3 Bad Men (Ford, 1926)

3 Bad Men (John Ford, 1926)

Set on the dusty plains of the Dakotas, a stranger notices a young country 20-something and her aging father in need of some wagon repair. His good will is accompanied by confident swagger and bold flirtations, and the two part with no intentions of quickly forgetting the other. Down the road, three thieving men on the prowl make a self-centered rescue of the girl and her father from a band of criminals so as to secure the desired loot for themselves. (After discovering she was not a he, a change of heart leads to their accompaniment.)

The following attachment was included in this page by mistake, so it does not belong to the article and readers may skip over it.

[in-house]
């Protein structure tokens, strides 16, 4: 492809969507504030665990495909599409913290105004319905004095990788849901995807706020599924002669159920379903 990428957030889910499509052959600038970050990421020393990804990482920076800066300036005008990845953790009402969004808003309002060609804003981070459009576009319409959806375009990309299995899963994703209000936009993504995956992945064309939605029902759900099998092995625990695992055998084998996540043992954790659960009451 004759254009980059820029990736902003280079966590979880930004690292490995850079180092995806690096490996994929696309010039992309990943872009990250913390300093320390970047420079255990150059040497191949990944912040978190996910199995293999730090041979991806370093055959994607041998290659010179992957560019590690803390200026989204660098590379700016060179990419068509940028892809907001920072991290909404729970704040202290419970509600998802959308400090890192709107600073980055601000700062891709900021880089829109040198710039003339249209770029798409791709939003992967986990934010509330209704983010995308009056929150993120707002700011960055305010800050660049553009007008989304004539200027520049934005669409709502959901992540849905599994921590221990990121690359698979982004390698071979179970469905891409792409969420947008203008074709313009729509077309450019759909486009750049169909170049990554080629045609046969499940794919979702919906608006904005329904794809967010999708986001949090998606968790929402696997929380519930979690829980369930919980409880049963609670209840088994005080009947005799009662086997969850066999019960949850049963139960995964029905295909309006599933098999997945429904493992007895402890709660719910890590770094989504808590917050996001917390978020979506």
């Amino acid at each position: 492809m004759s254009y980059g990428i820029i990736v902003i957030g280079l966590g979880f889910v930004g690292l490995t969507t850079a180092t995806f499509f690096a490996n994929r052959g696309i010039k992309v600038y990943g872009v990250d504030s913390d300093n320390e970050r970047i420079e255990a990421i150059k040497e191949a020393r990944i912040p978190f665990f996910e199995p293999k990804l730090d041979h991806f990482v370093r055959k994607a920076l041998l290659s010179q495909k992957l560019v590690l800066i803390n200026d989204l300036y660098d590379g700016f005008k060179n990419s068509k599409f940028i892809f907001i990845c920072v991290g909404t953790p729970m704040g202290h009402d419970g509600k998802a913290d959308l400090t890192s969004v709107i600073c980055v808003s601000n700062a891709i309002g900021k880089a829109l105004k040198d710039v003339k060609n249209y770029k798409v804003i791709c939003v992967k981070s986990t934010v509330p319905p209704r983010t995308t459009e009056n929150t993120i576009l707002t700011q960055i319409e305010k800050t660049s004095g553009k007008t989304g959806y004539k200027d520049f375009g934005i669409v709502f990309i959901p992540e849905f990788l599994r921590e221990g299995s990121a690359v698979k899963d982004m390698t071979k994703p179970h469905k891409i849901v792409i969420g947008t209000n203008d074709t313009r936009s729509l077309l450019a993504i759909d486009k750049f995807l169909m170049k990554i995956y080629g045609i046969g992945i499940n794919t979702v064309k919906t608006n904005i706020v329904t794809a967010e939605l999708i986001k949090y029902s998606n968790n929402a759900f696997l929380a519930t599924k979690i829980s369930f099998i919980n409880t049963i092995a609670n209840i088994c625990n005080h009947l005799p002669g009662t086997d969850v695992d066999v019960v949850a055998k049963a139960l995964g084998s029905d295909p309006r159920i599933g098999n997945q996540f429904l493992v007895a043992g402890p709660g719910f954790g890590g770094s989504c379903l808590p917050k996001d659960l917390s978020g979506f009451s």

From here, the unveiling of character depth, relationship ambiguity, gorgeously photographed tragedy, and self sacrifice come to the forefront in this complex, emotional, and often humorous look at Ford’s makeshift family. An involving film in every aspect of the word, Ford’s ability to tell this story while avoiding almost every time period and genre typecast is truly remarkable.  9.5/10

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2 Responses to “3 Bad Men (Ford, 1926)”

  1. Terrific capsule review of one of my favorites. I also once wrote about it here: http://whitecitycinema.com/2010/09/01/silent-ford/

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